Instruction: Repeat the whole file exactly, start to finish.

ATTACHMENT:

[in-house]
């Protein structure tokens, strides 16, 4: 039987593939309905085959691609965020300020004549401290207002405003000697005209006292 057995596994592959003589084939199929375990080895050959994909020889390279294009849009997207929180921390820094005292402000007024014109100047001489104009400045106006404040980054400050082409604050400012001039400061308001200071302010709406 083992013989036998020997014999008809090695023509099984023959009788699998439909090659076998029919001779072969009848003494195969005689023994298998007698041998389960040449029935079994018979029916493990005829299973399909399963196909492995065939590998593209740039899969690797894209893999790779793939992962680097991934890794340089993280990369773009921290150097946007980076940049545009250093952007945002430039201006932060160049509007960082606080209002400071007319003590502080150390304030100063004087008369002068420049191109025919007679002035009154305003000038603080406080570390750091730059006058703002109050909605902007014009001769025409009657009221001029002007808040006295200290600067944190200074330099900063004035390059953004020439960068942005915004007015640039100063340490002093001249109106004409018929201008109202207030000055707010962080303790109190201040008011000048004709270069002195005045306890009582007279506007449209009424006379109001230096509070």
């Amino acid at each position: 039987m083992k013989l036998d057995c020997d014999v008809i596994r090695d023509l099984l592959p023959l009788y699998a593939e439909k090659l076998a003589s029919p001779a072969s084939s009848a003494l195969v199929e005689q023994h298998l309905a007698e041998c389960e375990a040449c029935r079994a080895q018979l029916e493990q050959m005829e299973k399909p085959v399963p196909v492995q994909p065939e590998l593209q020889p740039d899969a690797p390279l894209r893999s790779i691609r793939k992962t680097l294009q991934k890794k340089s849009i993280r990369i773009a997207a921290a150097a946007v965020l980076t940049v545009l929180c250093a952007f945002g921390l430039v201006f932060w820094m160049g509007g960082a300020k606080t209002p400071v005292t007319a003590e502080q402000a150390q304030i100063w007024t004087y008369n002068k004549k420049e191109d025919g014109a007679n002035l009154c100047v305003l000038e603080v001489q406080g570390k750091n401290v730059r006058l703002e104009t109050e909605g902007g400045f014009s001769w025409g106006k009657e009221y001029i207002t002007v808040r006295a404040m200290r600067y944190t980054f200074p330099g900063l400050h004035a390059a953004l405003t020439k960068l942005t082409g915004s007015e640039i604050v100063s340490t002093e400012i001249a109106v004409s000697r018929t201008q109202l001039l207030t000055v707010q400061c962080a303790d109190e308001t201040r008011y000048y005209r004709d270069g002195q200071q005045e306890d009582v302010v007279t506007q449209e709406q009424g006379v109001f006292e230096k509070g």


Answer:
[in-house]
């Protein structure tokens, strides 16, 4: 039987593939309905085959691609965020300020004549401290207002405003000697005209006292 057995596994592959003589084939199929375990080895050959994909020889390279294009849009997207929180921390820094005292402000007024014109100047001489104009400045106006404040980054400050082409604050400012001039400061308001200071302010709406 083992013989036998020997014999008809090695023509099984023959009788699998439909090659076998029919001779072969009848003494195969005689023994298998007698041998389960040449029935079994018979029916493990005829299973399909399963196909492995065939590998593209740039899969690797894209893999790779793939992962680097991934890794340089993280990369773009921290150097946007980076940049545009250093952007945002430039201006932060160049509007960082606080209002400071007319003590502080150390304030100063004087008369002068420049191109025919007679002035009154305003000038603080406080570390750091730059006058703002109050909605902007014009001769025409009657009221001029002007808040006295200290600067944190200074330099900063004035390059953004020439960068942005915004007015640039100063340490002093001249109106004409018929201008109202207030000055707010962080303790109190201040008011000048004709270069002195005045306890009582007279506007449209009424006379109001230096509070």
């Amino acid at each position: 039987m083992k013989l036998d057995c020997d014999v008809i596994r090695d023509l099984l592959p023959l009788y699998a593939e439909k090659l076998a003589s029919p001779a072969s084939s009848a003494l195969v199929e005689q023994h298998l309905a007698e041998c389960e375990a040449c029935r079994a080895q018979l029916e493990q050959m005829e299973k399909p085959v399963p196909v492995q994909p065939e590998l593209q020889p740039d899969a690797p390279l894209r893999s790779i691609r793939k992962t680097l294009q991934k890794k340089s849009i993280r990369i773009a997207a921290a150097a946007v965020l980076t940049v545009l929180c250093a952007f945002g921390l430039v201006f932060w820094m160049g509007g960082a300020k606080t209002p400071v005292t007319a003590e502080q402000a150390q304030i100063w007024t004087y008369n002068k004549k420049e191109d025919g014109a007679n002035l009154c100047v305003l000038e603080v001489q406080g570390k750091n401290v730059r006058l703002e104009t109050e909605g902007g400045f014009s001769w025409g106006k009657e009221y001029i207002t002007v808040r006295a404040m200290r600067y944190t980054f200074p330099g900063l400050h004035a390059a953004l405003t020439k960068l942005t082409g915004s007015e640039i604050v100063s340490t002093e400012i001249a109106v004409s000697r018929t201008q109202l001039l207030t000055v707010q400061c962080a303790d109190e308001t201040r008011y000048y005209r004709d270069g002195q200071q005045e306890d009582v302010v007279t506007q449209e709406q009424g006379v109001f006292e230096k509070g």